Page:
Years ago cyber security was relatively simple. Back then, monitoring programs were designed for (and perfectly capable of) the detection of threats like worms and viruses. Back then, this type of defense was sufficient, mainly because the attacks themselves were more basic in nature and therefore relatively easy to control. Back then, it was all about protection. Today, it’s more about response. More importantly, it’s about making sure the right cyber security incident response components are in place in order to identify, address and overcome the increasingly complex threats and attacks.
- Observation – This concept basically takes monitoring to a whole new level. In order to combat sophisticated attacks and advanced persistent threats (APTs), security professionals must employ the appropriate tools and technologies to be able to engage in real-time threat detection. This includes round-the-clock oversight of all systems and networks. It’s important to remember that security incidents are not uniform. In order to understand and manage incoming threats, in-depth observation across the entire organization is required.
- Orientation – Once an incident has been identified and adequately observed, the IT team must then orient itself to discern the attack’s context. Simply recognizing that an attack is eminent isn’t enough. IT must also gain insight into the meaning behind that attack. This is often closely tied to what’s happening within the organization, such as the rollout of a new software package or the establishment of a new strategic partnership. The more IT can determine about the reasons behind the attack, the better they will be able to not only mitigate the current incident but also develop a more solid cyber security incident response strategy moving forward.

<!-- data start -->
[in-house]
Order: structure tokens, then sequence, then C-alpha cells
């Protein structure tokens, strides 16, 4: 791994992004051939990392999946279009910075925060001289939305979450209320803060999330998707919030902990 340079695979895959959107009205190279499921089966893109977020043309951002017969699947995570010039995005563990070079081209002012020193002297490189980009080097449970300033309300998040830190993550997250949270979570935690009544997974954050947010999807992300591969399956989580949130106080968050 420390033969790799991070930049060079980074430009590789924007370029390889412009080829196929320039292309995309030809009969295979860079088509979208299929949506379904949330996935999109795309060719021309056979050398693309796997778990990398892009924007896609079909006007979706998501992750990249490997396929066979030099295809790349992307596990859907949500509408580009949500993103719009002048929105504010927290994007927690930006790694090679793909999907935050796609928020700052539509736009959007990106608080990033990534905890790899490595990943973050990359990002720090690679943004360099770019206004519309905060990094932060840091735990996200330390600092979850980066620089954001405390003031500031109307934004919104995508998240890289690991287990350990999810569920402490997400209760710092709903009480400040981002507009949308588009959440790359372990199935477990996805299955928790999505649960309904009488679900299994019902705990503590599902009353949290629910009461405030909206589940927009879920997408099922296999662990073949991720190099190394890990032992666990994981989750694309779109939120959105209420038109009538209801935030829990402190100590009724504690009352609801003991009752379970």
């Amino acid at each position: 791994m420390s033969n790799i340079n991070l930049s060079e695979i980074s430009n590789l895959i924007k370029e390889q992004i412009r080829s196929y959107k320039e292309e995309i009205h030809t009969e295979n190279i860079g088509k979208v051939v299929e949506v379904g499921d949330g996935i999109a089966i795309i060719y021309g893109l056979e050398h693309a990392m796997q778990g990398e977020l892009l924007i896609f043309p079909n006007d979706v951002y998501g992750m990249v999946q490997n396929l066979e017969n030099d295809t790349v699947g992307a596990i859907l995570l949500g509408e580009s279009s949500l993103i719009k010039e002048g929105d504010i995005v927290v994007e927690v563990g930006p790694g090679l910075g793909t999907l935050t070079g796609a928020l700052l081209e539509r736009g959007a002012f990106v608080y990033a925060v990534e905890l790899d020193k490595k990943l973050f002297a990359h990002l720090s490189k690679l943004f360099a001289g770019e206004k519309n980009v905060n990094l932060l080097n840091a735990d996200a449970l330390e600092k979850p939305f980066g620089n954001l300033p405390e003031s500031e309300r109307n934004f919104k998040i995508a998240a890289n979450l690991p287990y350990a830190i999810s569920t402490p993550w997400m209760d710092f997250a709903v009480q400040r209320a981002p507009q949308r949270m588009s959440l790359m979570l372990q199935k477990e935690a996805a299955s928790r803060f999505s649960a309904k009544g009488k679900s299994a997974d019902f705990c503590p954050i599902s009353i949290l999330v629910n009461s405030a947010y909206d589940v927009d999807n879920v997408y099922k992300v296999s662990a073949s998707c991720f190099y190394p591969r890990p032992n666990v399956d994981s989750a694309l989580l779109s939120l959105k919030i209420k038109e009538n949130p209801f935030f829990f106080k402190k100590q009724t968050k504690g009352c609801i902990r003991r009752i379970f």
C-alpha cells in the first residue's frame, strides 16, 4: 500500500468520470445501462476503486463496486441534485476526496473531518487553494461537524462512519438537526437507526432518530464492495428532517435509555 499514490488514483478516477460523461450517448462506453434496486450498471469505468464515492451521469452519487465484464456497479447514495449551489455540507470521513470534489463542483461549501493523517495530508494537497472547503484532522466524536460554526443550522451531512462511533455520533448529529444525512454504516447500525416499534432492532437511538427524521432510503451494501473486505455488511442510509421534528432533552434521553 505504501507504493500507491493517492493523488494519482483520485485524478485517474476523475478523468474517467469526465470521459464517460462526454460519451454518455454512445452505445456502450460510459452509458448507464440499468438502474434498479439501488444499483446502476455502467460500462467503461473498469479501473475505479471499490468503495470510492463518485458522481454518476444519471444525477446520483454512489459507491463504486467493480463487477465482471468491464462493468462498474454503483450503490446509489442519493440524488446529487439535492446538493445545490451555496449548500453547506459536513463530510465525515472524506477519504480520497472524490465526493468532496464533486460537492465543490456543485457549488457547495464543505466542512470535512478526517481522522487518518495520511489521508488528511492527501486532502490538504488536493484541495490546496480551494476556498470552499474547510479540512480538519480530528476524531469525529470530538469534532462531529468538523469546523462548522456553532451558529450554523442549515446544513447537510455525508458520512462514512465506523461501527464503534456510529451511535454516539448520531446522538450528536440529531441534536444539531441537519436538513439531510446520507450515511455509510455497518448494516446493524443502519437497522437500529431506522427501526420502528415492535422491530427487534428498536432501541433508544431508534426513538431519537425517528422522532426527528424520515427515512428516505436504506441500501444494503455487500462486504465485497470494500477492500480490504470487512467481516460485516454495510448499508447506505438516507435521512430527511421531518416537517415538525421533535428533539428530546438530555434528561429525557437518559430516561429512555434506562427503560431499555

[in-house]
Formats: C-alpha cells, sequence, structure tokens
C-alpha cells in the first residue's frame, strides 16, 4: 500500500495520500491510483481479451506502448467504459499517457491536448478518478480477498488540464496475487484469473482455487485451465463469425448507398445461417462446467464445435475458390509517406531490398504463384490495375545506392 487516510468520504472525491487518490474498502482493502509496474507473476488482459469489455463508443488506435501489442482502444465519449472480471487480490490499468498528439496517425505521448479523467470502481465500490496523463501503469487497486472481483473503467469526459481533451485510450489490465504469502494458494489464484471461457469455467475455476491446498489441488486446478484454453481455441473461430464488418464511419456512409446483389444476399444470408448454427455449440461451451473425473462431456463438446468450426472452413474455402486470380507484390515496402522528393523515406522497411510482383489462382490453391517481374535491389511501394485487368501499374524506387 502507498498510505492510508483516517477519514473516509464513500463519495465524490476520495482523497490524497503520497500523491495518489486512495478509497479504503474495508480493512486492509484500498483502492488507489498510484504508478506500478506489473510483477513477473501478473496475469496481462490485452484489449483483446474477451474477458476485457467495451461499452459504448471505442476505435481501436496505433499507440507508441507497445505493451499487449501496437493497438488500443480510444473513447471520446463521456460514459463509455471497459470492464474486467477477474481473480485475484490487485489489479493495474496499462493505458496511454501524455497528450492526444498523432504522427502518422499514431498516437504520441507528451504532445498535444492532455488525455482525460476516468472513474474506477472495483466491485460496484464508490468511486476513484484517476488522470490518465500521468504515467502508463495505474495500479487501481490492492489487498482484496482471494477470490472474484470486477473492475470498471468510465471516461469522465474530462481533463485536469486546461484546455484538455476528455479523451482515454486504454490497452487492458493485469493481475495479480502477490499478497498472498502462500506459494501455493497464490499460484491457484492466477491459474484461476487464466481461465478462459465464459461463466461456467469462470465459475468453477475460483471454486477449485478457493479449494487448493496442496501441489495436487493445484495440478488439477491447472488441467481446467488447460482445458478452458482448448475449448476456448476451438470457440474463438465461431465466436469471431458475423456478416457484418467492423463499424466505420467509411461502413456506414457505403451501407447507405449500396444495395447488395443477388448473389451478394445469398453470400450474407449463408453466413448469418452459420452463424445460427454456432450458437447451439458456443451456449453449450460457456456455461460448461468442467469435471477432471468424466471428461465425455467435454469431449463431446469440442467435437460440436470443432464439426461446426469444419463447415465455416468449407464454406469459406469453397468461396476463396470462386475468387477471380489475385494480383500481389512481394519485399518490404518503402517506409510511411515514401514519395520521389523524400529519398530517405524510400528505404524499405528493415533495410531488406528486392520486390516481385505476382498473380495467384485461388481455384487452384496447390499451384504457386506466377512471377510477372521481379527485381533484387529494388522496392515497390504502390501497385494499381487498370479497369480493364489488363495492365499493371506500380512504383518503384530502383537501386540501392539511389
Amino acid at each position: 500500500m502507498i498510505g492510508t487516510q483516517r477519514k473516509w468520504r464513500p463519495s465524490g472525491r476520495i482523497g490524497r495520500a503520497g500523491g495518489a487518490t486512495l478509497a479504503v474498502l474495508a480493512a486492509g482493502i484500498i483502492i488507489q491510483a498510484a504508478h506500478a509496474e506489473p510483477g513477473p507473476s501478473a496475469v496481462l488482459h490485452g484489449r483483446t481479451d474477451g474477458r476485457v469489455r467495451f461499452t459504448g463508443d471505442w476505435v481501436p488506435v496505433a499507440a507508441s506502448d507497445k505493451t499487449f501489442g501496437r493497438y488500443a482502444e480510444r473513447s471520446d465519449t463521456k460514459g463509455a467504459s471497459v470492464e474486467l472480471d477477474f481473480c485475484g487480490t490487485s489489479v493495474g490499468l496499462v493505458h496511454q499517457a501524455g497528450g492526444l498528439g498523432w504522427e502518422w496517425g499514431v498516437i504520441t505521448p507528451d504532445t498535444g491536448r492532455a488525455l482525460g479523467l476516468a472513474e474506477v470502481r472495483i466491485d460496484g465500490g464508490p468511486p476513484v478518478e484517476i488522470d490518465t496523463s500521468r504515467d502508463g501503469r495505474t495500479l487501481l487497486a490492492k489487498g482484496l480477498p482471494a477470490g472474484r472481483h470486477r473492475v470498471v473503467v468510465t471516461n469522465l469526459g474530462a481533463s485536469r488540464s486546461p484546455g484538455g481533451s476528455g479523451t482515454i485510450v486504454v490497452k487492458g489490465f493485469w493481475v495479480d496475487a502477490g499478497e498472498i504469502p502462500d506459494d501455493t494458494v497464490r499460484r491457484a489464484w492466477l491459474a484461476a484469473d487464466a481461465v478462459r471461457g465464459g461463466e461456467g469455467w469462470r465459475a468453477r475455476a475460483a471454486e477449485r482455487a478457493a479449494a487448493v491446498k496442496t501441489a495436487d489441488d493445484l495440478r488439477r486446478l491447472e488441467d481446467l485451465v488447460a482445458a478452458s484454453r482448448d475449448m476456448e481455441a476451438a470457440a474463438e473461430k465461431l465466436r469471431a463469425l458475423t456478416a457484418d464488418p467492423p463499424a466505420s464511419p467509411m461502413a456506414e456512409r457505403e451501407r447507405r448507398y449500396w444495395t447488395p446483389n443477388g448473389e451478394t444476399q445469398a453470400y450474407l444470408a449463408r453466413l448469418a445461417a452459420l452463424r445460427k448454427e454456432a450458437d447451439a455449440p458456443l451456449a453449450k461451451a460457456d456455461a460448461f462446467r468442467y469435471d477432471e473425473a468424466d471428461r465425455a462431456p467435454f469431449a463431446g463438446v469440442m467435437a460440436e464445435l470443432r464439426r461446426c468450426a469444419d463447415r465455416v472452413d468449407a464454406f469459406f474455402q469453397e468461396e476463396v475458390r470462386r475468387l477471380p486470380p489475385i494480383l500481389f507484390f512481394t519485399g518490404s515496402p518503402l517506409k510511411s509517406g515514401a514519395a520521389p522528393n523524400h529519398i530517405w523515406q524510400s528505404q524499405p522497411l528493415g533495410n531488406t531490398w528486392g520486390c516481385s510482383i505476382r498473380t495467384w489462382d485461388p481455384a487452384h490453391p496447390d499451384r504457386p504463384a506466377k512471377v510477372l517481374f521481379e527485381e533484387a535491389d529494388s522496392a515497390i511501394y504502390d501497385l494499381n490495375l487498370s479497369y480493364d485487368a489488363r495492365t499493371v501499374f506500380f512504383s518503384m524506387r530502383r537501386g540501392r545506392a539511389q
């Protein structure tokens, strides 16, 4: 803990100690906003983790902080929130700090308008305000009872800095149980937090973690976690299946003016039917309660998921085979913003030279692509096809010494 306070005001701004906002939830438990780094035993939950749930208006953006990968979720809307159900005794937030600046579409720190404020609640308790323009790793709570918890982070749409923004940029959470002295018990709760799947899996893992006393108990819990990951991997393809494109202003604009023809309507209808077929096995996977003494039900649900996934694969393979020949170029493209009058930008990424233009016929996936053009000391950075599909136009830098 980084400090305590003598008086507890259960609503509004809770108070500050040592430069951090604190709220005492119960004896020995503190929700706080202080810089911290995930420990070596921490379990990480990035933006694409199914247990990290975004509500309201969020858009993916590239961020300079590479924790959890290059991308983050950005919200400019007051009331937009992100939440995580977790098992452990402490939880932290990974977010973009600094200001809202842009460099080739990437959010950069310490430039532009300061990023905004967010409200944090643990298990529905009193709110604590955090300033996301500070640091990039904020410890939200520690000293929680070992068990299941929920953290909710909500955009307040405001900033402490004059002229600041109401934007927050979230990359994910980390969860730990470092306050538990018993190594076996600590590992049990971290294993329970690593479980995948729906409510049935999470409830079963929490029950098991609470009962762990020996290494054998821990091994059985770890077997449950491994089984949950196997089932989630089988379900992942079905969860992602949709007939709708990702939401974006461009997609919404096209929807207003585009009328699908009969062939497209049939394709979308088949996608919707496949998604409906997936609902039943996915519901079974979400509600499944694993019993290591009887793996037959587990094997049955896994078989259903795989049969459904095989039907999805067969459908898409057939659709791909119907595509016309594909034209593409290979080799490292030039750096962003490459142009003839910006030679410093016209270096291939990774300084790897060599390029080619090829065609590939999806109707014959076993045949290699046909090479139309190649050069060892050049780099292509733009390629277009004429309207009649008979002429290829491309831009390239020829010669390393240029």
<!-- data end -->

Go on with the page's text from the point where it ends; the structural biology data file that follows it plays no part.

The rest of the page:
- Decision – With a clear understanding of the incoming threat and the reasons behind it, the IR team must then move on to the next step of deciding what actions to take. This can be particularly challenging, especially in organizations with complex hierarchies, because it often requires quick action based on executive input. Furthermore, all decisions must be documented and defensible. Those who are working on the front line need access to information in a timely and efficient manner if they are to take the appropriate steps to thwart an attack and mitigate damages. This is one area where organizations must take a proactive approach to avoid bottlenecks and costly delays.
- Action – Lastly, the corresponding action must be taken to extinguish the threat and limit the amount of damages that it could potentially cause. Because incidents vary greatly in complexity and context, the cyber security incident response team will require broad access to the entire network. Ongoing training and routine security audits can help prevent issues from occurring due to this increased access. The use of best practices based on past documented incidents can also create a more effective response strategy.
Of course, all of these things are important. Unfortunately, few if any organizations are capable of handling this task without the assistance of technology. After all, the criminals behind these attacks are doing the same. Automation can be the glue that holds everything together and facilitates a stronger and more seamless cyber security incident response plan. With automated IR, all incoming threats are instantly detected (observed) and analyzed (oriented). Based on this information, the appropriate steps (decisions) are automatically set into motion (action). Best of all, this can all be done with little to no human input, and it’s available 24/7/365.